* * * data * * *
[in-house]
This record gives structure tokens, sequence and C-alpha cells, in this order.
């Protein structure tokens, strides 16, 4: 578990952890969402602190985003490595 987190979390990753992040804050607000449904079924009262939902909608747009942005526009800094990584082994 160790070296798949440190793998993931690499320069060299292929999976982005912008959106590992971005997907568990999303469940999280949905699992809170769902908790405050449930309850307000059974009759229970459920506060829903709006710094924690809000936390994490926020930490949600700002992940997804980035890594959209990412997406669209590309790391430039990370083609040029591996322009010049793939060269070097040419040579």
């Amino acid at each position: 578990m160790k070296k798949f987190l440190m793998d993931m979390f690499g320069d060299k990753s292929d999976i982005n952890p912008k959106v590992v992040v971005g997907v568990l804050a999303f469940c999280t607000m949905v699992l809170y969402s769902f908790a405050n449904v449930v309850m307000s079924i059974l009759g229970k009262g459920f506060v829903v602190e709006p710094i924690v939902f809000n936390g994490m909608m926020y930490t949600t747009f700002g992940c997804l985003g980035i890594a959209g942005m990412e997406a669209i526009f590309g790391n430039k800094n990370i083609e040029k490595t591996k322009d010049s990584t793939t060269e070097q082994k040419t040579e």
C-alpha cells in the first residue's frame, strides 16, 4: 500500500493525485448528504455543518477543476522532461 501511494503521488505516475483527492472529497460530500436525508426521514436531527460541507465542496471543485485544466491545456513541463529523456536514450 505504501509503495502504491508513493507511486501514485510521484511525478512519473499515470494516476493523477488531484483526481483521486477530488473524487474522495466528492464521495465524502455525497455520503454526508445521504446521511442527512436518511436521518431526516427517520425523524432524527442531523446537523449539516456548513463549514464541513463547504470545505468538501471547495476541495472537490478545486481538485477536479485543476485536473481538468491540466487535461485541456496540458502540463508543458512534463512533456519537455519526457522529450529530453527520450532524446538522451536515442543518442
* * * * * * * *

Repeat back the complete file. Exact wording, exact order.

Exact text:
[in-house]
This record gives structure tokens, sequence and C-alpha cells, in this order.
């Protein structure tokens, strides 16, 4: 578990952890969402602190985003490595 987190979390990753992040804050607000449904079924009262939902909608747009942005526009800094990584082994 160790070296798949440190793998993931690499320069060299292929999976982005912008959106590992971005997907568990999303469940999280949905699992809170769902908790405050449930309850307000059974009759229970459920506060829903709006710094924690809000936390994490926020930490949600700002992940997804980035890594959209990412997406669209590309790391430039990370083609040029591996322009010049793939060269070097040419040579």
């Amino acid at each position: 578990m160790k070296k798949f987190l440190m793998d993931m979390f690499g320069d060299k990753s292929d999976i982005n952890p912008k959106v590992v992040v971005g997907v568990l804050a999303f469940c999280t607000m949905v699992l809170y969402s769902f908790a405050n449904v449930v309850m307000s079924i059974l009759g229970k009262g459920f506060v829903v602190e709006p710094i924690v939902f809000n936390g994490m909608m926020y930490t949600t747009f700002g992940c997804l985003g980035i890594a959209g942005m990412e997406a669209i526009f590309g790391n430039k800094n990370i083609e040029k490595t591996k322009d010049s990584t793939t060269e070097q082994k040419t040579e």
C-alpha cells in the first residue's frame, strides 16, 4: 500500500493525485448528504455543518477543476522532461 501511494503521488505516475483527492472529497460530500436525508426521514436531527460541507465542496471543485485544466491545456513541463529523456536514450 505504501509503495502504491508513493507511486501514485510521484511525478512519473499515470494516476493523477488531484483526481483521486477530488473524487474522495466528492464521495465524502455525497455520503454526508445521504446521511442527512436518511436521518431526516427517520425523524432524527442531523446537523449539516456548513463549514464541513463547504470545505468538501471547495476541495472537490478545486481538485477536479485543476485536473481538468491540466487535461485541456496540458502540463508543458512534463512533456519537455519526457522529450529530453527520450532524446538522451536515442543518442